New to the art form? This Wall Street Journal article will get you orientated. Also, for more information on how some of these titles mislead lawmakers and the citizenry, find some academic commentary from Brian Christopher Jones here:

Tuesday, November 12, 2013

FACT or Fiction?

Rep. Blake Farenthold (R., TX) has introduced H.R.982, the Furthering Asbestos Claim Transparency (FACT) Act of 2013. The measure amends federal bankruptcy law in order to provide more transparency regarding payment to trusts in asbestos claims. The White House, however, believes that the bill threatens victims' privacy, and that such sensitive personal information should not be made public. The Administration statement on the bill details the following: 
The Administration opposes House passage of H.R. 982, which would require trusts set up through a Chapter 11 bankruptcy reorganization caused by asbestos liabilities to: (1) file a publicly available quarterly report with the bankruptcy court that would include personal information about individuals who have filed claims asserting asbestos-related injuries, including their names, exposure history, and basis for any payment made to them; and (2) provide any information related to payment from and demands for payment from such trust to any party to any action in law or equity concerning liability for asbestos exposure. The legislation is based on the false assertion that there is endemic fraud in the asbestos trust system.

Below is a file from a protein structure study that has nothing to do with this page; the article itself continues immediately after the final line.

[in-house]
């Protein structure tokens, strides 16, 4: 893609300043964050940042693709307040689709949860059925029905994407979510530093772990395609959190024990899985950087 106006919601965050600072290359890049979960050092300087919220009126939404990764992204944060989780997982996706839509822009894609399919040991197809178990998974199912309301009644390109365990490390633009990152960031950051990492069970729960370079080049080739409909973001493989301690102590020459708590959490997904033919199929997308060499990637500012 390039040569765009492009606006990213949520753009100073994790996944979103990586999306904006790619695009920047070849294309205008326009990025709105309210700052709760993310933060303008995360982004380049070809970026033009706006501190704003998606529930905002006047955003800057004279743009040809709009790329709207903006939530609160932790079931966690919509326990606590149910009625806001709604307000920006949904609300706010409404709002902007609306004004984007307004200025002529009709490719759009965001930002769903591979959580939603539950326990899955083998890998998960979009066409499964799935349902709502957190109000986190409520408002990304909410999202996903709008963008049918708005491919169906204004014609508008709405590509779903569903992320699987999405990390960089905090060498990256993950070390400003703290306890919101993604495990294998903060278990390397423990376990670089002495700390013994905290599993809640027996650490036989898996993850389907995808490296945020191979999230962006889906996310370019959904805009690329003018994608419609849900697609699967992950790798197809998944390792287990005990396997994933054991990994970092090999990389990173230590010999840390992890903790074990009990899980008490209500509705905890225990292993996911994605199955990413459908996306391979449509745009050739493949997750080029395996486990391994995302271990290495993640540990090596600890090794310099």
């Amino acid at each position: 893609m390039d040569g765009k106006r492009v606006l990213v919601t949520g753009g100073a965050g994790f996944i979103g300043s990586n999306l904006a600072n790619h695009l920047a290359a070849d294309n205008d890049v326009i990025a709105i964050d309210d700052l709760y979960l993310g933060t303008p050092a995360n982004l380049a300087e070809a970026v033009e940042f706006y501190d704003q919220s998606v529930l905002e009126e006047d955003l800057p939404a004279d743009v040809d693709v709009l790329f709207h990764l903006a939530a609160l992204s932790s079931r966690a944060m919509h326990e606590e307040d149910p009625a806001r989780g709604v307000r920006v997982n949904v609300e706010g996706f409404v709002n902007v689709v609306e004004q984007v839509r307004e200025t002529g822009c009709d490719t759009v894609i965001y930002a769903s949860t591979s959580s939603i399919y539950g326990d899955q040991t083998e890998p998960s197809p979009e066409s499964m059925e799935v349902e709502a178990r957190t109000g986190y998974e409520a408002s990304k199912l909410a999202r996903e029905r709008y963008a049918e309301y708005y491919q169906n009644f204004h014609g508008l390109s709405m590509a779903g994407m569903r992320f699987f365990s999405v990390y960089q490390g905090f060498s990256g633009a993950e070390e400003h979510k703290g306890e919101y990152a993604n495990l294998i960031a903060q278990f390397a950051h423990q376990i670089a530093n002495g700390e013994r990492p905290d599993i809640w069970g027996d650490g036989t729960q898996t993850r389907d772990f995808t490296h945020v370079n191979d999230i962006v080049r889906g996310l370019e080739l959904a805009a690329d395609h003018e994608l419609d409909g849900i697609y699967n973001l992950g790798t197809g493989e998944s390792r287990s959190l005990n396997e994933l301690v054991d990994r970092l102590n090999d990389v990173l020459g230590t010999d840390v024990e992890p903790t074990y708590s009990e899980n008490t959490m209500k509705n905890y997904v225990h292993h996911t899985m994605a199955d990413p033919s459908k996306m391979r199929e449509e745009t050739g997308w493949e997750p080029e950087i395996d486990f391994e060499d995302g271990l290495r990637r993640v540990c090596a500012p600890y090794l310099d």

The bill’s mandatory reporting and disclosure requirements would threaten asbestos victims’ privacy when they seek payment for injuries from an asbestos bankruptcy trust. Claimants’ sensitive personal information – including their names and exposure histories – would be irretrievably released into the public domain and thus available to parties unrelated to the claims (including insurance companies, prospective employers, lenders, and data collectors). These parties could then use this personal information for purposes entirely unrelated to compensation for asbestos exposure, potentially to the detriment of asbestos victims. The information on this public registry could be used to deny employment, credit, and insurance. Victims would be more vulnerable to identity thieves and other types of predators. These requirements could be particularly harmful to veterans of the Armed Forces of the United States, who have been disproportionately affected by asbestos.

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